How to Stay Close to Nature in a City

Would you like to feel healthy, calm, and content with life? (Don’t answer that. We know it’s yes.) You could by spending just 2 hours a week in nature. It doesn’t matter if you are young or not so young, from an urban space or a rustic one. You don’t even have to perform any activities (of course, if you do, that’s a bonus). Just sitting in a park and watching nature is good enough. We are genetically wired to find peace in nature.

But the big question for people in urban spaces is: how does one get close to nature?

It’s not that difficult.

Find a Park

Canva - Bench in the garden

You don’t have to hike out of the city to find spots of natural beauty. Look around. Find a park nearby. Let’s say you are returning from work. If you have a personal vehicle, stop at one en route to home. If you’re taking a public vehicle, stop at the nearest park from your home. Then, if it’s feasible, walk home.

Sit on the grass. Spend some time noticing the different trees. Note the foliage – their colors, their shimmer in the sun, the way they spread out and dance. Notice the insects scurrying around. Or a block of sunlight. Pay attention to birdsong.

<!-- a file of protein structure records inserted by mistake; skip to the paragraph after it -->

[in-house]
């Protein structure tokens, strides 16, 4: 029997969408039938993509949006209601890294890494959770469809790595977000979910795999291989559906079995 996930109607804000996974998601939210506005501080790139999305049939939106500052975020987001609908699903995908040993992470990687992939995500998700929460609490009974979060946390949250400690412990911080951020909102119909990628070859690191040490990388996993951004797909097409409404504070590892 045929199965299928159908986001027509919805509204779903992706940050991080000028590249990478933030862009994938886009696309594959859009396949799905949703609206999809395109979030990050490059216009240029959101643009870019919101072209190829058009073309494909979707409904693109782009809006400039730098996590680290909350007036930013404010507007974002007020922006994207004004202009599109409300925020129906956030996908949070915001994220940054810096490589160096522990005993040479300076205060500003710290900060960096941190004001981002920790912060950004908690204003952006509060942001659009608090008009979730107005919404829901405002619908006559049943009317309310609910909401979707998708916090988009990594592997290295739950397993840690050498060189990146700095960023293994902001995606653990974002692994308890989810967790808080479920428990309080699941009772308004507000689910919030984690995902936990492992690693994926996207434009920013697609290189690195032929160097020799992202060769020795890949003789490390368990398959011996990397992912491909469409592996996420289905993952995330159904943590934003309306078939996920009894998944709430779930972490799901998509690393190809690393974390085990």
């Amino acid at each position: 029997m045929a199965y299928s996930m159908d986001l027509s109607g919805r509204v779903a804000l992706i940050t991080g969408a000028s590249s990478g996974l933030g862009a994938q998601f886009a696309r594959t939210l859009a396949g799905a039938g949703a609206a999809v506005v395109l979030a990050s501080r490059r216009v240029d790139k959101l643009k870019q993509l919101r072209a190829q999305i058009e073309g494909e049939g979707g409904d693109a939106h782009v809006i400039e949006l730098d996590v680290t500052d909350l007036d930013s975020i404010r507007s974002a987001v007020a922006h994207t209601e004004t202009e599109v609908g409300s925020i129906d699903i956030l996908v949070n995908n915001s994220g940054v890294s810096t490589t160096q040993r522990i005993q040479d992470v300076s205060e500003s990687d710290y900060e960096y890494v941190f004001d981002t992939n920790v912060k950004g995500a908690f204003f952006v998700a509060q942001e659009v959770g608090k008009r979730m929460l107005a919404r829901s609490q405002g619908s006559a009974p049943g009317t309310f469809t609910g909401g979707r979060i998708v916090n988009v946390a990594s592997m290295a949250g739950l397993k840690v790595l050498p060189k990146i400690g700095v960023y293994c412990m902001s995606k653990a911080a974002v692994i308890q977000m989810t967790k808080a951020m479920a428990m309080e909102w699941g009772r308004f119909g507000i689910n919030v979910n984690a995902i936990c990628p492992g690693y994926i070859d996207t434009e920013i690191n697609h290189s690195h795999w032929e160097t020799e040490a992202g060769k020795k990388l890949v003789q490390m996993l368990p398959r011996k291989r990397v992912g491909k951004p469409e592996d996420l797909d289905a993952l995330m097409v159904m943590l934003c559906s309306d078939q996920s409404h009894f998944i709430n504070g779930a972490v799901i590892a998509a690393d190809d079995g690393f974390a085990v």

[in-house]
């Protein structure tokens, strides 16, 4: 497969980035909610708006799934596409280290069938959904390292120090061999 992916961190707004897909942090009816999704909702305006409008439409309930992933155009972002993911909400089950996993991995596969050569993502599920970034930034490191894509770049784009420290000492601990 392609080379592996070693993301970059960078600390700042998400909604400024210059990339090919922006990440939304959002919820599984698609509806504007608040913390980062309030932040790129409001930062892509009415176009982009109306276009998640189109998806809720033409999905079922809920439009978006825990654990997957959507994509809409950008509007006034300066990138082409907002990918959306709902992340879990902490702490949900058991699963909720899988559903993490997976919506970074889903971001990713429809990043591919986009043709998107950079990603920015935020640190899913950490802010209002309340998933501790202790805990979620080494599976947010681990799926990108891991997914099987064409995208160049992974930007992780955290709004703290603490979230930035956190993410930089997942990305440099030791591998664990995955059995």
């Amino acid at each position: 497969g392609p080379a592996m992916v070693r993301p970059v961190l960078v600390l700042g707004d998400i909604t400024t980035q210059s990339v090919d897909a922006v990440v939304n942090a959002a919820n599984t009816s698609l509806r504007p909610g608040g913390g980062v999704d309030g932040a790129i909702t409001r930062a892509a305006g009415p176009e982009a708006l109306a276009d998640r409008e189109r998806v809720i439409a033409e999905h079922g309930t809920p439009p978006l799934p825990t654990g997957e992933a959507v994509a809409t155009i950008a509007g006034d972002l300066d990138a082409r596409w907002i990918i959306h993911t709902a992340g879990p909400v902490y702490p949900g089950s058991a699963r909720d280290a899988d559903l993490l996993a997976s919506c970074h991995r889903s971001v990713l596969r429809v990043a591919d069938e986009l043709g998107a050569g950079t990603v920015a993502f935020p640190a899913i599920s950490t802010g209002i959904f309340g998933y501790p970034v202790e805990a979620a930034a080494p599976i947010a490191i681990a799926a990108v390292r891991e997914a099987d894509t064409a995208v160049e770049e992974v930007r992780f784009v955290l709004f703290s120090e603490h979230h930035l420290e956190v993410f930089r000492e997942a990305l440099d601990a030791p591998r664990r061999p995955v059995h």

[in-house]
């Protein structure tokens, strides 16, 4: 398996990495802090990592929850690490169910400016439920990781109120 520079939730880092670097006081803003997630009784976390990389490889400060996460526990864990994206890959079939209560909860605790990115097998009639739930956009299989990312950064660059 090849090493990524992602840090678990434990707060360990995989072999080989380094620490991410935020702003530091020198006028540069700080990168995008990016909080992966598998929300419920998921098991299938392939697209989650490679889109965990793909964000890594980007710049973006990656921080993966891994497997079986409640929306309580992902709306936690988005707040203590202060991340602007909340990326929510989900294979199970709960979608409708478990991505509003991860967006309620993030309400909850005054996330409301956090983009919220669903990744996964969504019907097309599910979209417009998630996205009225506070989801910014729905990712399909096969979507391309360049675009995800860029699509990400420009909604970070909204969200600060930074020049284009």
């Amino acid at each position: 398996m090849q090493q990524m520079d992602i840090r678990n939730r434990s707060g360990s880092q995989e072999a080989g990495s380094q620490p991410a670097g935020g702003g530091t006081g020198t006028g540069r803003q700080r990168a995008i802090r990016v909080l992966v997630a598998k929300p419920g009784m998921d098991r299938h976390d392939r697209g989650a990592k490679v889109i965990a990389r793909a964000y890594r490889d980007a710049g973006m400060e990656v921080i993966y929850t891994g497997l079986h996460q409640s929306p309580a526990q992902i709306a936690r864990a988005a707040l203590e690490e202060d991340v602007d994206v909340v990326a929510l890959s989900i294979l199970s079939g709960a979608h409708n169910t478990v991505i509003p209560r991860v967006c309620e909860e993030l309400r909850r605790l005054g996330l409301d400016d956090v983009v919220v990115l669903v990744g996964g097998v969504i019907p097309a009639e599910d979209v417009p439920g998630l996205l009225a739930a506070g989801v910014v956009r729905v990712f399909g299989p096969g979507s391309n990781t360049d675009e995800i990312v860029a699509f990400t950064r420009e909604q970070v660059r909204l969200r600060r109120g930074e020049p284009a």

Or stroll around. Take off your shoes and walk on the grass. This is called earthing or grounding. It can improve your mood, sleep, and immunity and relieve pain and muscle tension, possibly by tuning your body clock to that of nature’s.[1]

Build Your Own Garden

Canva - Mother and Daughter in the Garden

If you have enough space for a small kitchen garden, go ahead and grow a vegetable patch. Not only would that keep you close to nature, it would contribute to your organic meals too.

Even if you don’t have a spot of spare land to grow plants, get indoor plants that are known to act as air purifiers – for example, spider plants and English ivy. Put planters, pots, and bottles in your balcony or on the windowsill. You could also keep a small birdbath on the porch or the lawn.

You could also bring a touch of nature to your office space. Keep a couple of small planters on your desk.

Don’t feel disheartened if none of this is possible. Nature isn’t just trees, remember. Keep your eyes open. Look at the clouds, the stars, sunlight, or rain. All of them have a calming effect.

Don’t forget to give back to nature too. Plant more. Conserve water. Recycle as often as possible. And find ways to reduce your carbon footprint.


[1] Oschman, James L., Gaétan Chevalier, and Richard Brown. “The effects of grounding (earthing) on inflammation, the immune response, wound healing, and prevention and treatment of chronic inflammatory and autoimmune diseases.” Journal of Inflammation Research 8 (2015): 83.